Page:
In our original work in this field, we reported a rare example of an isolable ambiphilic ligand, TXPB (shown below), which contains a phosphine, a thioether, and a triarylborane. This ligand yielded the first examples of η3BCC-arylborane complexes, and also allowed exploration of a broad range of metal–X–borane (X = F, Cl, Br and I), metal–enone–borane and metal–isonitrile–borane interactions in complexes of Rh, Ni, Pd and Pt. These studies provided a detailed picture of the behaviour of pendent arylborane Lewis acids in combination with a variety of metals and co-ligands. However, the Achilles heel of the TXPB ligand is the central thioether donor, which readily dissociates from the metal centre. To address this limitation, a new much more electron-donating borane-containing ambiphilic ligand, FcPPB (shown below), was prepared.

FcPPB and TXPB are the only tridentate ambiphilic ligands in which a borane is positioned at the extremity of the ligand framework; this is desirable as a means to encourage the pendent borane to interact with substrates and co-ligands, with a view towards accessing cooperative reactivity (reactivity which relies upon both the metal and the borane). Furthermore, the FcPPB ligand is a borane-substituted analogue of dppf [1,1'-bis(diphenylphosphino)ferrocene]; a wide bite-angle bis-phosphine ligand used extensively in late TM catalysis.

Our current research is focused on exploring the reactivity of FcPPB, and related ligands bearing different Lewis acidic groups. We are particularly interested in studies of metal-Lewis acid bonding, and the development of cooperative catalytic reactivity involving alkenes and CO.


(3) New Organometallic Precursors and Reactivity for Metal ALD (Atomic Layer Deposition).

Background: ALD is a technique for deposition of ultra-thin films with a range of technological applications. The attraction of ALD is that the resulting films are more uniform and conformal than those deposited using other methods such as CVD (chemical vapor deposition) or PVD (physical vapour deposition). Applications of ALD include the deposition of HfO2 in computer chips, Al2O3 in Dynamic Random Access Memory, and ZnS in electroluminescent displays. ALD has also found emerging applications in the development of memory devices, solar cells, optical communications components, sensors, and batteries.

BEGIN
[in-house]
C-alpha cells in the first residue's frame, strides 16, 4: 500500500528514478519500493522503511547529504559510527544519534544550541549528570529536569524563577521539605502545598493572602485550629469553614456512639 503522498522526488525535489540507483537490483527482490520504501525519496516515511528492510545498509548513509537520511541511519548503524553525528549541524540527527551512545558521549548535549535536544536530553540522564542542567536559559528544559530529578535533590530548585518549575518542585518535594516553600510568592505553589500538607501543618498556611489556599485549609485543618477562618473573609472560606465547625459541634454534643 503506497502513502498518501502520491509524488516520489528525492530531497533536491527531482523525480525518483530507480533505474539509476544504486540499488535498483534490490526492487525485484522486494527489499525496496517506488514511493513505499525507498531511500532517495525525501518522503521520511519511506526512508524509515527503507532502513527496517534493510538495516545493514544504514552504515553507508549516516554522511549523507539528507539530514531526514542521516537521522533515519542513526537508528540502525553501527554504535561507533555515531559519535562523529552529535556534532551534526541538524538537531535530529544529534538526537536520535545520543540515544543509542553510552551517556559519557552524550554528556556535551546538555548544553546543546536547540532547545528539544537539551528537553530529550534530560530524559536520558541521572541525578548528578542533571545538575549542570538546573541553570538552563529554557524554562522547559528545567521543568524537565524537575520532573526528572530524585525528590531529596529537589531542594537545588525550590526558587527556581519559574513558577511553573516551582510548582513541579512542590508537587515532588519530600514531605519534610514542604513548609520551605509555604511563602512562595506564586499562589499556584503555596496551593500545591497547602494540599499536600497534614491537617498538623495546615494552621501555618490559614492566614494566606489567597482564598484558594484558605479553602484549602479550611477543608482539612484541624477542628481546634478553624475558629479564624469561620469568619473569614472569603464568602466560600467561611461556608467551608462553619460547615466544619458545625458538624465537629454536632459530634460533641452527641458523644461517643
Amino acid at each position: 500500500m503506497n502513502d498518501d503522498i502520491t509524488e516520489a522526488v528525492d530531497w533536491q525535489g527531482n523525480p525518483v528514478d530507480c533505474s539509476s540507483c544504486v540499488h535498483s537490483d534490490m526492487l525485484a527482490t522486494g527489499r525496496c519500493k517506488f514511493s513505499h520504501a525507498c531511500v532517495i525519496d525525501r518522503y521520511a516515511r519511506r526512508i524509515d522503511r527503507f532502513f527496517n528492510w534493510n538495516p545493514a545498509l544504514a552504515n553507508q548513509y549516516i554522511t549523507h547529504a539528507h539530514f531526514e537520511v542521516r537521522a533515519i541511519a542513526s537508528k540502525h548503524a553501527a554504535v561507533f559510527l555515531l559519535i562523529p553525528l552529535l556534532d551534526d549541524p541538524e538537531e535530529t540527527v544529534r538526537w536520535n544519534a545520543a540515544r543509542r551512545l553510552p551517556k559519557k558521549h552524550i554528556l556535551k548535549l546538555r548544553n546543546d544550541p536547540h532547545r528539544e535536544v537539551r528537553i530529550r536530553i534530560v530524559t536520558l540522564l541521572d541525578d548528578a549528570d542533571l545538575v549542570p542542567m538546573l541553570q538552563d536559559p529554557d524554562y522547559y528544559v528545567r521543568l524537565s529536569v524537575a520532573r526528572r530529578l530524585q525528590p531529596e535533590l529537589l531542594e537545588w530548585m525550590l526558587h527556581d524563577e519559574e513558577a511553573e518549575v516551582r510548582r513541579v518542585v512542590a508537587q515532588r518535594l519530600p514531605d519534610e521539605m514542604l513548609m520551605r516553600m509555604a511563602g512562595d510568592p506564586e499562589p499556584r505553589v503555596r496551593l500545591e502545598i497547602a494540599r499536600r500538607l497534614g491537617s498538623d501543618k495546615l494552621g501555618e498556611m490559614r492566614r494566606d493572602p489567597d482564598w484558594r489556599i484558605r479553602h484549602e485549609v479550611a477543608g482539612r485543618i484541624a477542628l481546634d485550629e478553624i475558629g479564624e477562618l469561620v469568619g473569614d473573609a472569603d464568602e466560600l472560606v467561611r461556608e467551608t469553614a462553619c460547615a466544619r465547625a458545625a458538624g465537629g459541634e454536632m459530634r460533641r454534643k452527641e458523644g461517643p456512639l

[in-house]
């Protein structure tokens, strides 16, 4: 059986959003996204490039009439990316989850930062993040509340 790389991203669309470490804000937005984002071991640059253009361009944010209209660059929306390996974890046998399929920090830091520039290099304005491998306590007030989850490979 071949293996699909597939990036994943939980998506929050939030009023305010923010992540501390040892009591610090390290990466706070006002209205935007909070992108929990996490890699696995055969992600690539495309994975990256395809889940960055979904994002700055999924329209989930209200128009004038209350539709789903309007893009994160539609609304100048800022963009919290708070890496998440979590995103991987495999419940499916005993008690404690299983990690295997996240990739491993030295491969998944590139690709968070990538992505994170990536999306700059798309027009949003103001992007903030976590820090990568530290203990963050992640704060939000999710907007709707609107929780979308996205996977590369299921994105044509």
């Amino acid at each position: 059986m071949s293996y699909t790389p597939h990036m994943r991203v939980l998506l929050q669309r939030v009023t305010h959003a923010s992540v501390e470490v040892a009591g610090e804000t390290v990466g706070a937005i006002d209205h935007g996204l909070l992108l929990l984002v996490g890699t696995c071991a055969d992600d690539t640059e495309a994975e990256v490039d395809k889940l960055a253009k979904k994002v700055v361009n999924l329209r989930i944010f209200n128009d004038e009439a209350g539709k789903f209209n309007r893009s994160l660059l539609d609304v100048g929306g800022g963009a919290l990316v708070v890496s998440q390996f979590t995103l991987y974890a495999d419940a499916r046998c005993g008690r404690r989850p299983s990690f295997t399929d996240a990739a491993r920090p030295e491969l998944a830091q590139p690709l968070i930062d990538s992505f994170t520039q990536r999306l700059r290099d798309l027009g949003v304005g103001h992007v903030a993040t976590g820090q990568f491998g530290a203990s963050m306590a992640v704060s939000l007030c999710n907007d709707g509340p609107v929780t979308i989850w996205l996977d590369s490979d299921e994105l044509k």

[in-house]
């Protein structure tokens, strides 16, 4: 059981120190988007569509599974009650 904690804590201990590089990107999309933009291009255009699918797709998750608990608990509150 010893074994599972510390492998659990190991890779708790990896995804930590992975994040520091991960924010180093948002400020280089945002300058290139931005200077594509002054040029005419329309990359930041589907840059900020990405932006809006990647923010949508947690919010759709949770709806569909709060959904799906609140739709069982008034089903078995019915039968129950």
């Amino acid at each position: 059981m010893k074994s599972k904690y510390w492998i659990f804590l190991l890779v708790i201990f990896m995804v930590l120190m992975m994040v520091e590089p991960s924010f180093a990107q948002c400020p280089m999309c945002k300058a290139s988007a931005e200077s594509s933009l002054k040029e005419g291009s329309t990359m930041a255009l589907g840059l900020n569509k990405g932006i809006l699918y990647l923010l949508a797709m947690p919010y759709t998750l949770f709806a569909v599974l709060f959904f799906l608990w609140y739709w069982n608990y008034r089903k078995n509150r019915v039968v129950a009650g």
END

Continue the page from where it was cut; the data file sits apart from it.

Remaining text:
Film deposition in ALD is achieved using repeated surface-based reactions between a volatile metal precursor and a volatile co-reactant. The precursor and co-reactant are delivered to the substrate surface in the vapour phase (with precursor and co-reactant pulses separated by inert gas purge steps to avoid gas-phase reactivity), and the chemistry is such that the thickness of the resulting film depends only on the number of deposition cycles, and not on the amount of precursor and co-reactant delivered (so long as the amount is above a certain minimum value); this is termed self-limiting behaviour. Thermal ALD utilizes reactions with stable co-reactant molecules, whereas plasma-enhanced ALD utilizes plasma-generated radicals; from herein ALD is used to refer to thermal ALD.

Typical ALD co-reactants are H2O, O2 or O3 for metal oxide ALD, NH3 for metal nitride ALD, and H2S for metal sulfide ALD. ALD of pure elements is arguably more challenging, given that it typically involves reduction of an element (in a precursor molecule) in a positive oxidation state to the zero oxidation state, using only volatile reagents and producing only volatile byproducts. Consequently, a range of strategies have had to be employed, depending on the metal and the exact nature of the precursor complex.

Our Research: Our initial publications in the field focused on copper metal, but a range of metals, including more electropositive metals such as manganese, are now under investigation (some potential mixed alkyl/allyl precursor molecules are shown below). Electropositive metal ALD is particularly challenging given the reluctance of electropositive metals to be reduced from a positive oxidation state to the zero oxidation state, and the requirement for both the reducting agent and the byproducts to be volatile. Recent work has also involved main group element ALD, including the first room temperature ALD process for pure element (Sb) deposition. Collaborative projects focused on ALD of various other materials are also underway. Our research typically progresses from the design, synthesis and characterization of new precursor molecules (which must be volatile, thermally robust, and highly reactive towards the envisaged co-reactants), to solution reactivity studies, and then ALD reactor studies and characterization of the resulting thin films.


(4) Organomanganese chemistry.

Our research in ALD of manganese-containing films led to the synthesis of a range of manganese(II) alkyl and allyl complexes. Additionally, manganese(I) complexes were explored as potential ALD precursors, and during the course of this work, unique reactivity leading to (a) manganese silylene hydride, and (b) silene hydride complexes was discovered; the silene hydride complexes are the only examples of sterically unstabilized silene complexes of a first row transition metal. Reactivity stemming from these complexes (and related disilyl hydride and silyl dihydride complexes) is currently under investigation and is of interest from a fundamental perspective, and potentially for applications in catalysis.

Mn silylene and silene

Click here for some published research highlights